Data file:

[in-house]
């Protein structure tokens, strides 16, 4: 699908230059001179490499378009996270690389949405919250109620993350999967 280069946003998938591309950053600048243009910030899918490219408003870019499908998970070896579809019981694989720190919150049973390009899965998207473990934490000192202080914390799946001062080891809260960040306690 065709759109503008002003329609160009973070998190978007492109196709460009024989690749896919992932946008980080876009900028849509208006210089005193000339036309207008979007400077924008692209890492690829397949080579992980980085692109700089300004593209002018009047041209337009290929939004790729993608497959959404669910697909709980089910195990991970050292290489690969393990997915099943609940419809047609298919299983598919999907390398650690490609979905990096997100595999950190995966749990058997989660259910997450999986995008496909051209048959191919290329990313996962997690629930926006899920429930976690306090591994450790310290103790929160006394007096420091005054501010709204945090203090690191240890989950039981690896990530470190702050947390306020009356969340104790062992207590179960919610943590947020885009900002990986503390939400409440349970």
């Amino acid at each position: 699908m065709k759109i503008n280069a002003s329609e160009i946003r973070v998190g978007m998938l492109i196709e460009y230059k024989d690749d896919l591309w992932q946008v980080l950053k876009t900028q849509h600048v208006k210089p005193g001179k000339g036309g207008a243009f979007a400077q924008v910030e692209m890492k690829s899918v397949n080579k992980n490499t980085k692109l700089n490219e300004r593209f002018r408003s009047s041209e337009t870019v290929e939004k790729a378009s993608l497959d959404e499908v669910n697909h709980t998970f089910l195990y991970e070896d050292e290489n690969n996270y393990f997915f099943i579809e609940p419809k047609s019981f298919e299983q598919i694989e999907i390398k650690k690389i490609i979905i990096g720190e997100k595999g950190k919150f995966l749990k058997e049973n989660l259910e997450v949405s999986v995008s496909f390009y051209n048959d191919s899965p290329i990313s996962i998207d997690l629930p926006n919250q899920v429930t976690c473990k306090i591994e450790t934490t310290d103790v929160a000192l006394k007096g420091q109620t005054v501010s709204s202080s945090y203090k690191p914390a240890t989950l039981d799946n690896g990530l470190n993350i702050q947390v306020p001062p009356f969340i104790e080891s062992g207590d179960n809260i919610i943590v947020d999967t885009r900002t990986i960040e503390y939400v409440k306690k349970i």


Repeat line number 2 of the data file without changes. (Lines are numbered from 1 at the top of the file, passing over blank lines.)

């Protein structure tokens, strides 16, 4: 699908230059001179490499378009996270690389949405919250109620993350999967 280069946003998938591309950053600048243009910030899918490219408003870019499908998970070896579809019981694989720190919150049973390009899965998207473990934490000192202080914390799946001062080891809260960040306690 065709759109503008002003329609160009973070998190978007492109196709460009024989690749896919992932946008980080876009900028849509208006210089005193000339036309207008979007400077924008692209890492690829397949080579992980980085692109700089300004593209002018009047041209337009290929939004790729993608497959959404669910697909709980089910195990991970050292290489690969393990997915099943609940419809047609298919299983598919999907390398650690490609979905990096997100595999950190995966749990058997989660259910997450999986995008496909051209048959191919290329990313996962997690629930926006899920429930976690306090591994450790310290103790929160006394007096420091005054501010709204945090203090690191240890989950039981690896990530470190702050947390306020009356969340104790062992207590179960919610943590947020885009900002990986503390939400409440349970």